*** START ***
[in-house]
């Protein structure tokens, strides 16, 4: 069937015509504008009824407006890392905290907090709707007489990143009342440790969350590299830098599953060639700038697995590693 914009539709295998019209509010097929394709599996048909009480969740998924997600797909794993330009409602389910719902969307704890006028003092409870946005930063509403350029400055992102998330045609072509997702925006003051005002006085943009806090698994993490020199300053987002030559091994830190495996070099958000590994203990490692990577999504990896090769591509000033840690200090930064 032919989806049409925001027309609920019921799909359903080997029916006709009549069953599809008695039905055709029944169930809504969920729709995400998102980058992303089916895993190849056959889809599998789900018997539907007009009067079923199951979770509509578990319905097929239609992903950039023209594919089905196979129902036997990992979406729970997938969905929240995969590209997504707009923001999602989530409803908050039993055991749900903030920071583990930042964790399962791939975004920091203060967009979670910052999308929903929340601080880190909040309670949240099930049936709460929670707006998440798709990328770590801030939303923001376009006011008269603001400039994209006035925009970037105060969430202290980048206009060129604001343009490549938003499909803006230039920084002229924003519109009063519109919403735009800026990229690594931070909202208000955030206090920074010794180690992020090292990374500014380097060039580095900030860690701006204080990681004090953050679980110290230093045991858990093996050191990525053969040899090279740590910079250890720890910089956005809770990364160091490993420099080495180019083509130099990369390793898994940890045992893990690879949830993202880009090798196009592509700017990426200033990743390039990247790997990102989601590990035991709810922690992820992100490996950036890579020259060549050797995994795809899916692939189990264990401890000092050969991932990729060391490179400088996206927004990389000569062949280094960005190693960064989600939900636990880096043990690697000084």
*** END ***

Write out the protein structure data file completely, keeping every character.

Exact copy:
[in-house]
């Protein structure tokens, strides 16, 4: 069937015509504008009824407006890392905290907090709707007489990143009342440790969350590299830098599953060639700038697995590693 914009539709295998019209509010097929394709599996048909009480969740998924997600797909794993330009409602389910719902969307704890006028003092409870946005930063509403350029400055992102998330045609072509997702925006003051005002006085943009806090698994993490020199300053987002030559091994830190495996070099958000590994203990490692990577999504990896090769591509000033840690200090930064 032919989806049409925001027309609920019921799909359903080997029916006709009549069953599809008695039905055709029944169930809504969920729709995400998102980058992303089916895993190849056959889809599998789900018997539907007009009067079923199951979770509509578990319905097929239609992903950039023209594919089905196979129902036997990992979406729970997938969905929240995969590209997504707009923001999602989530409803908050039993055991749900903030920071583990930042964790399962791939975004920091203060967009979670910052999308929903929340601080880190909040309670949240099930049936709460929670707006998440798709990328770590801030939303923001376009006011008269603001400039994209006035925009970037105060969430202290980048206009060129604001343009490549938003499909803006230039920084002229924003519109009063519109919403735009800026990229690594931070909202208000955030206090920074010794180690992020090292990374500014380097060039580095900030860690701006204080990681004090953050679980110290230093045991858990093996050191990525053969040899090279740590910079250890720890910089956005809770990364160091490993420099080495180019083509130099990369390793898994940890045992893990690879949830993202880009090798196009592509700017990426200033990743390039990247790997990102989601590990035991709810922690992820992100490996950036890579020259060549050797995994795809899916692939189990264990401890000092050969991932990729060391490179400088996206927004990389000569062949280094960005190693960064989600939900636990880096043990690697000084």